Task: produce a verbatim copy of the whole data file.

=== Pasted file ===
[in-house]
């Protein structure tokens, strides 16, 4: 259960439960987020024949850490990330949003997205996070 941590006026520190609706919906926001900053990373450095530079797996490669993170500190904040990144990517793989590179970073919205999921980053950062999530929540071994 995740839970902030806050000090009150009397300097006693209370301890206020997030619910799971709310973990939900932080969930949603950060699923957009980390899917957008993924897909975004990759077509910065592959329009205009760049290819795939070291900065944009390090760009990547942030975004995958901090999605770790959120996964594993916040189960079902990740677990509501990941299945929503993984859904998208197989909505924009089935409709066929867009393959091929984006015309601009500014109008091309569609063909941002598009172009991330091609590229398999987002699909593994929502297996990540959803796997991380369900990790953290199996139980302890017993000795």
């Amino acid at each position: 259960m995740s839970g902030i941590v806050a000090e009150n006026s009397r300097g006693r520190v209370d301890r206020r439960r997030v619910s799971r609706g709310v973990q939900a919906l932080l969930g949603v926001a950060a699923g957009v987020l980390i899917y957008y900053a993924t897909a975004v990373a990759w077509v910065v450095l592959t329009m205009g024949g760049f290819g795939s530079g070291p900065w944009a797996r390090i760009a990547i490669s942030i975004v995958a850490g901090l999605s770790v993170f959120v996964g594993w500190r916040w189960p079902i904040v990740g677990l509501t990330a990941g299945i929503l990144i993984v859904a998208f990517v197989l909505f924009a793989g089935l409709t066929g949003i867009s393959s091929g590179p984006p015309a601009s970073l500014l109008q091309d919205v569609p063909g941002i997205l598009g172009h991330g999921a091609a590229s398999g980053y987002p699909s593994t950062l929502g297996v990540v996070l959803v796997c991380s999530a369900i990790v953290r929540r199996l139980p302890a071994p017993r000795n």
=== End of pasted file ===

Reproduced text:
[in-house]
């Protein structure tokens, strides 16, 4: 259960439960987020024949850490990330949003997205996070 941590006026520190609706919906926001900053990373450095530079797996490669993170500190904040990144990517793989590179970073919205999921980053950062999530929540071994 995740839970902030806050000090009150009397300097006693209370301890206020997030619910799971709310973990939900932080969930949603950060699923957009980390899917957008993924897909975004990759077509910065592959329009205009760049290819795939070291900065944009390090760009990547942030975004995958901090999605770790959120996964594993916040189960079902990740677990509501990941299945929503993984859904998208197989909505924009089935409709066929867009393959091929984006015309601009500014109008091309569609063909941002598009172009991330091609590229398999987002699909593994929502297996990540959803796997991380369900990790953290199996139980302890017993000795």
């Amino acid at each position: 259960m995740s839970g902030i941590v806050a000090e009150n006026s009397r300097g006693r520190v209370d301890r206020r439960r997030v619910s799971r609706g709310v973990q939900a919906l932080l969930g949603v926001a950060a699923g957009v987020l980390i899917y957008y900053a993924t897909a975004v990373a990759w077509v910065v450095l592959t329009m205009g024949g760049f290819g795939s530079g070291p900065w944009a797996r390090i760009a990547i490669s942030i975004v995958a850490g901090l999605s770790v993170f959120v996964g594993w500190r916040w189960p079902i904040v990740g677990l509501t990330a990941g299945i929503l990144i993984v859904a998208f990517v197989l909505f924009a793989g089935l409709t066929g949003i867009s393959s091929g590179p984006p015309a601009s970073l500014l109008q091309d919205v569609p063909g941002i997205l598009g172009h991330g999921a091609a590229s398999g980053y987002p699909s593994t950062l929502g297996v990540v996070l959803v796997c991380s999530a369900i990790v953290r929540r199996l139980p302890a071994p017993r000795n």